A federal grand jury has indicted a former Minnesota engineer at Boston Scientific alleging he stole trade secrets from the medical device company using thumb drives.
Aaron Quoc Khieu is charged with seven counts of wire fraud and seven counts of theft and attempted theft of trade secrets. He pleaded not guilty to the charges earlier this month.
Khieu worked at Boston Scientific's Maple Grove facility, where he worked in the development of new catheters, which help to improve blood flow, according to the indictment made public Thursday.
• Behind the news: Non-competes and trade secrets
The company had made advancements in catheter design, which led to the "Mustang" and "Sapphire" designs and a version which has yet to be patented, according to court documents. Because the third design has yet to be patented, the court released a redacted indictment.
The indictment alleges that Khieu planned to use Boston Scientific trade secrets to manufacture and sell his own brand of catheters under the company name Snowflake Medical. He would have the devices manufactured in Vietnam and sell them to physicians and hospitals in Vietnam, the United States and other countries.
Khieu is accused of recruiting potential investors at a meeting in Minnetonka in 2012 and through emails, the indictment said. At the Minnetonka meeting, he told potential investors about his recent trip to Vietnam and meetings he had there with doctors and hospital officials according to court documents.
Boston Scientific took clear measures to keep trade secrets from getting out, including limiting access to certain servers and files to certain employees and training employees on the need for confidentiality with company data. The indictment notes that the company also stamped materials with warnings such as "BOSTON SCIENTIFIC CONFIDENTIAL."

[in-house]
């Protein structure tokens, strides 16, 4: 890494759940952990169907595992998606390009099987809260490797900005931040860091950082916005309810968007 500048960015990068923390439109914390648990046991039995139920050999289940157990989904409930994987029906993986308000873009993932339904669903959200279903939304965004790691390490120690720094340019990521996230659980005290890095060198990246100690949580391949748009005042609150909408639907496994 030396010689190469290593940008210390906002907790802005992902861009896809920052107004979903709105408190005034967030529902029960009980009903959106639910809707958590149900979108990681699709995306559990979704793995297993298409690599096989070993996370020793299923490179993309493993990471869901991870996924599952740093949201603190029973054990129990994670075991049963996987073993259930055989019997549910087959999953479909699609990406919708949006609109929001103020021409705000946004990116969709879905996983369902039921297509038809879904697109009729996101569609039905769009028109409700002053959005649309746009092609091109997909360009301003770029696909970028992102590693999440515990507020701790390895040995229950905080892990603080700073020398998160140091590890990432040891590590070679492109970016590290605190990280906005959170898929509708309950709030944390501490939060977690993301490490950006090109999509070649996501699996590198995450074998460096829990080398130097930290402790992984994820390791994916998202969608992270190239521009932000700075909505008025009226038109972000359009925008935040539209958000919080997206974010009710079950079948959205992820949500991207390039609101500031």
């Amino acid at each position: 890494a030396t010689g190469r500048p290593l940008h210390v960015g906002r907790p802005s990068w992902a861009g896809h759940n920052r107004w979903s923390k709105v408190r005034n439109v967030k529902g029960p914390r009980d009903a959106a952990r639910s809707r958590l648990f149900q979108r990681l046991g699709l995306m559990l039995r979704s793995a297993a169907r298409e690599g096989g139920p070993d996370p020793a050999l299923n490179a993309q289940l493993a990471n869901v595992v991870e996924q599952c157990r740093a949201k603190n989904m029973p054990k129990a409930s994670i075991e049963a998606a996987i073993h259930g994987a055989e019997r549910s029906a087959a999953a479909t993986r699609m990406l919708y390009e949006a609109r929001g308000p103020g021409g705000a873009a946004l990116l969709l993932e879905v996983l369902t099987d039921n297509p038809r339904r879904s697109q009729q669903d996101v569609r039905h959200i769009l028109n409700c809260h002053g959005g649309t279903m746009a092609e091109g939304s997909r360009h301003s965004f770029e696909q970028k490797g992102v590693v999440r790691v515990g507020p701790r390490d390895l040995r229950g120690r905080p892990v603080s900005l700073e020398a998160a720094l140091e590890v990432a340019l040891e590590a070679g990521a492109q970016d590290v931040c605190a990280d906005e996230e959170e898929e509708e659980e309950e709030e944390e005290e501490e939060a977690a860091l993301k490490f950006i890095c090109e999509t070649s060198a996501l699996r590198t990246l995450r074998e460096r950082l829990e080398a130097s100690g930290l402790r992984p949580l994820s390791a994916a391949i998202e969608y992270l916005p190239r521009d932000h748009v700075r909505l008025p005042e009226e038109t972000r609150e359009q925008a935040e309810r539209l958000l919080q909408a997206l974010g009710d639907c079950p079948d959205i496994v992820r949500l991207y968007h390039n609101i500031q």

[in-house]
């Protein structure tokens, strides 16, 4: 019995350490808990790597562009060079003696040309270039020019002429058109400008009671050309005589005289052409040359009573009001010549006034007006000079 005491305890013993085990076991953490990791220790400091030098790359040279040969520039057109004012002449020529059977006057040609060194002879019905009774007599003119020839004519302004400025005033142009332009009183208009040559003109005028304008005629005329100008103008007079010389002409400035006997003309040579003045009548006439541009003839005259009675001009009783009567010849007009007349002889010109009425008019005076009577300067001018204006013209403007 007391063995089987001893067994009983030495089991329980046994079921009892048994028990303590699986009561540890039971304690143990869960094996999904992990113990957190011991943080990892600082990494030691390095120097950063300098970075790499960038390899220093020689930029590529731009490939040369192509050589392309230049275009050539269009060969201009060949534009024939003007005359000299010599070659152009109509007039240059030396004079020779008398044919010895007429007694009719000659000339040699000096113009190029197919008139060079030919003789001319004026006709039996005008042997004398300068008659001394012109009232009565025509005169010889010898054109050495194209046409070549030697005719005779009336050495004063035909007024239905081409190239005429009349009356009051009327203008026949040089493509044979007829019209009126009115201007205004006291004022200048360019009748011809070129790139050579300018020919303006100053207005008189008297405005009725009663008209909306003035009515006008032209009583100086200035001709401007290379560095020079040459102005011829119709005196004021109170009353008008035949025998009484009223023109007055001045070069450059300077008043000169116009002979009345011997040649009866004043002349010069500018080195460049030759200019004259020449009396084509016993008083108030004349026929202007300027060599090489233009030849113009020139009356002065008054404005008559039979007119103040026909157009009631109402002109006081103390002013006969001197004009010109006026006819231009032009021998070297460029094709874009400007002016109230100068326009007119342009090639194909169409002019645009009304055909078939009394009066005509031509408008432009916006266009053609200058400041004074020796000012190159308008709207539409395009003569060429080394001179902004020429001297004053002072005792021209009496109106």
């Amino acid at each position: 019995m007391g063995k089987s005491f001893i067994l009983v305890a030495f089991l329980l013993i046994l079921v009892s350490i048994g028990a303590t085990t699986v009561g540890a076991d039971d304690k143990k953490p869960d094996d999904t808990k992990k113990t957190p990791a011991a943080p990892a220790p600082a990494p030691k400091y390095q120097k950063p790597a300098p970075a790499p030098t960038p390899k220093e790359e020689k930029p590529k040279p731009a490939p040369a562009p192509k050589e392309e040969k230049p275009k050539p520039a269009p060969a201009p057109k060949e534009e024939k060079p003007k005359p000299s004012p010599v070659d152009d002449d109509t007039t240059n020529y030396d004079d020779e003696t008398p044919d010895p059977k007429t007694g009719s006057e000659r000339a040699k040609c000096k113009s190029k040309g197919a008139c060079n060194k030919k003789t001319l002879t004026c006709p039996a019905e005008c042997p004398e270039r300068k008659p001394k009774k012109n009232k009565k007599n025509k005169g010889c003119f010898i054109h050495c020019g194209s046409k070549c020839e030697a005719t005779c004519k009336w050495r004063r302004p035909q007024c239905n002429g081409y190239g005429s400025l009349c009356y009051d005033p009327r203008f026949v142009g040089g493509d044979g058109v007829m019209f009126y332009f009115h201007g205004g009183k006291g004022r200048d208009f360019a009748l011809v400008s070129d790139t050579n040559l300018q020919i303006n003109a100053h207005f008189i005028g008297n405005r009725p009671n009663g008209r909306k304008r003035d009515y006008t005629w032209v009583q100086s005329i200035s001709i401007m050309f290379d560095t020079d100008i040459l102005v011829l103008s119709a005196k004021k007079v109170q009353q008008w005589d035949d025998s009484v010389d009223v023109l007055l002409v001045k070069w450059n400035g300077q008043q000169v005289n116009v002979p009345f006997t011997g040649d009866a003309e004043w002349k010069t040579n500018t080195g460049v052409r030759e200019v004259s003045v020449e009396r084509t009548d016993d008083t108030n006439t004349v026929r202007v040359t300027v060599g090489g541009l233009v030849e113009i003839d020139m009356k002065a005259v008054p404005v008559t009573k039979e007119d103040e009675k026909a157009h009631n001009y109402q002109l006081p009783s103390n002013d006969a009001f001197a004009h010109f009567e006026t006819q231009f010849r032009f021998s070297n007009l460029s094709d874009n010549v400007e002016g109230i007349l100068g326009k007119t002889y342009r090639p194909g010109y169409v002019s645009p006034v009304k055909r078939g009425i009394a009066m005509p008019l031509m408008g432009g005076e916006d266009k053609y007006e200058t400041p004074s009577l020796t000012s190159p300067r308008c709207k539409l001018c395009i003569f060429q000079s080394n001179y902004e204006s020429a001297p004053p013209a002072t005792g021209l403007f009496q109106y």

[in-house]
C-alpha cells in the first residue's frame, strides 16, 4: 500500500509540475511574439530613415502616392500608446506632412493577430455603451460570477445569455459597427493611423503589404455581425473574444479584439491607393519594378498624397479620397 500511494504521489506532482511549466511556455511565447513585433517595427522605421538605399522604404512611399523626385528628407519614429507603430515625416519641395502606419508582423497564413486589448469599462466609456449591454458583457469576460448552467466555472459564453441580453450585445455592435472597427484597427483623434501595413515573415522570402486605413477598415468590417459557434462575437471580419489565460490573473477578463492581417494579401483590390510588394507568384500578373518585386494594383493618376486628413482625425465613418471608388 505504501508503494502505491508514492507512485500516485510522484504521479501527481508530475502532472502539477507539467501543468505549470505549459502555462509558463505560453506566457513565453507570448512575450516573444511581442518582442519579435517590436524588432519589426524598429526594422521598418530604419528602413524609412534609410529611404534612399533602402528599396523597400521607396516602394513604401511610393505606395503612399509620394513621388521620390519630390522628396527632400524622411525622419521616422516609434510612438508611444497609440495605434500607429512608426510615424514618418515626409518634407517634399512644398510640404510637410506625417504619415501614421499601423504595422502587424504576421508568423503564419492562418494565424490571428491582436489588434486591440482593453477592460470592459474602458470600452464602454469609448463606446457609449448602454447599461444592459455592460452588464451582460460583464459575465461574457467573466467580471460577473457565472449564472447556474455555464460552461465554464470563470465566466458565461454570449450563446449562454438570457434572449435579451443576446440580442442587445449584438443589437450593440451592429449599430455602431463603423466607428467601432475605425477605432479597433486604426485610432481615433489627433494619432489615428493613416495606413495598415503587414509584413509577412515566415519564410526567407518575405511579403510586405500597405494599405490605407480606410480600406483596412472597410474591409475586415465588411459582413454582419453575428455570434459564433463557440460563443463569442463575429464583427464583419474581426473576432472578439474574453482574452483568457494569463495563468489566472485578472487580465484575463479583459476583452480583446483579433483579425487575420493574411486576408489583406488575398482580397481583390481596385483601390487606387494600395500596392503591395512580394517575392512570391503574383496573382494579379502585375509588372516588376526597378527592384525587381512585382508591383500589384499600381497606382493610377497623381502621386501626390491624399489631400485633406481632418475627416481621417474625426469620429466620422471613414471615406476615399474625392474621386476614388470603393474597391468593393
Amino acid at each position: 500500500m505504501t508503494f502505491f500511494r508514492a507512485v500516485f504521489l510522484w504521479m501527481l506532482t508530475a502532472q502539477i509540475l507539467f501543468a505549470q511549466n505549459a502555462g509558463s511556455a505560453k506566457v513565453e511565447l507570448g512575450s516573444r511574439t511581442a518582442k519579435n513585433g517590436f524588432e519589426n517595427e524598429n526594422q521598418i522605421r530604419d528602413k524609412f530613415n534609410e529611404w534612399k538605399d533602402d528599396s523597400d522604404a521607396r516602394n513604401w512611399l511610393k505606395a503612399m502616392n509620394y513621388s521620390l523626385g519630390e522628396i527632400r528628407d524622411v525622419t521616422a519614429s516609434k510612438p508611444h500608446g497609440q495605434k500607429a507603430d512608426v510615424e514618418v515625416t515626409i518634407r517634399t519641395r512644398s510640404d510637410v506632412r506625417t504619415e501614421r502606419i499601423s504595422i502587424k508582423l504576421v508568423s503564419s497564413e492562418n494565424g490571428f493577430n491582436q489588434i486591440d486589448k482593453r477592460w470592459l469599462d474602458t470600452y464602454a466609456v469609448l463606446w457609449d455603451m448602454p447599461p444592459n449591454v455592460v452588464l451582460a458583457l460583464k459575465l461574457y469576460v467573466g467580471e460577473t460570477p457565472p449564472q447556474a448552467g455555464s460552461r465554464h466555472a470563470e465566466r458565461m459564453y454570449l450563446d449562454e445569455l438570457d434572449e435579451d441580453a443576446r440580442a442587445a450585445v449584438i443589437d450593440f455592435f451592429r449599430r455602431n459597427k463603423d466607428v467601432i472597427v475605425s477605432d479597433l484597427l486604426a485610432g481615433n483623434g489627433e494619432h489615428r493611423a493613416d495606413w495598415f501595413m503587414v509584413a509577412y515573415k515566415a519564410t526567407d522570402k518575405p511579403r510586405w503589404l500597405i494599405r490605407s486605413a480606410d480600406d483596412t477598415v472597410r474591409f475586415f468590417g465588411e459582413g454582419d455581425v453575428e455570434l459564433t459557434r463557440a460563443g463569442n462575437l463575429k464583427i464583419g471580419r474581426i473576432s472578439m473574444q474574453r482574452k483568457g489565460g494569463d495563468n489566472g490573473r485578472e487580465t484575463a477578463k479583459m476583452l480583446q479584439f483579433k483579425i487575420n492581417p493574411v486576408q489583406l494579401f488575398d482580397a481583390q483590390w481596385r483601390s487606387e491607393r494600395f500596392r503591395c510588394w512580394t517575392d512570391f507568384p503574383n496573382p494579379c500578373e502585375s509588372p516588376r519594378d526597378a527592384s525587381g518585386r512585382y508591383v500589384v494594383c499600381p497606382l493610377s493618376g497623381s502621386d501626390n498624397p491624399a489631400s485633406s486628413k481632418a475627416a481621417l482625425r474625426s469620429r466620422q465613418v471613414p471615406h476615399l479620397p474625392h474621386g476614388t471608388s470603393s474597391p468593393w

On two separate occasions, in October 2012 and again in June of 2013, Khieu loaded a thumb drive with more than 100 documents, including lab results for the yet to be patented catheter device, according to court documents.
Khieu's attorney Kyle Wermerskirchen did not return a call seeking comment.
Boston Scientific also did not respond to requests for comment.
Kevin Rhodes, the chief intellectual property counsel for 3M in St. Paul, said products that are patented can still be protected as trade secrets.
"It's perfectly appropriate and commonplace for certain specific aspects of an invention not required to be disclosed in order to get a patent can still be protected by a trade secret," he said.
Rhodes said companies have given more importance to intellectual property protections in recent years as people move more frequently between jobs and companies. Rhodes recommends employment agreements that require confidentiality and tracking which employees work with trade secret information.
"Those sort of safeguards or protections become increasingly important especially as more and more of our trade secret information resides in IT systems that can be accessed from multiple locations, in multiple countries and by multiple individuals," he said.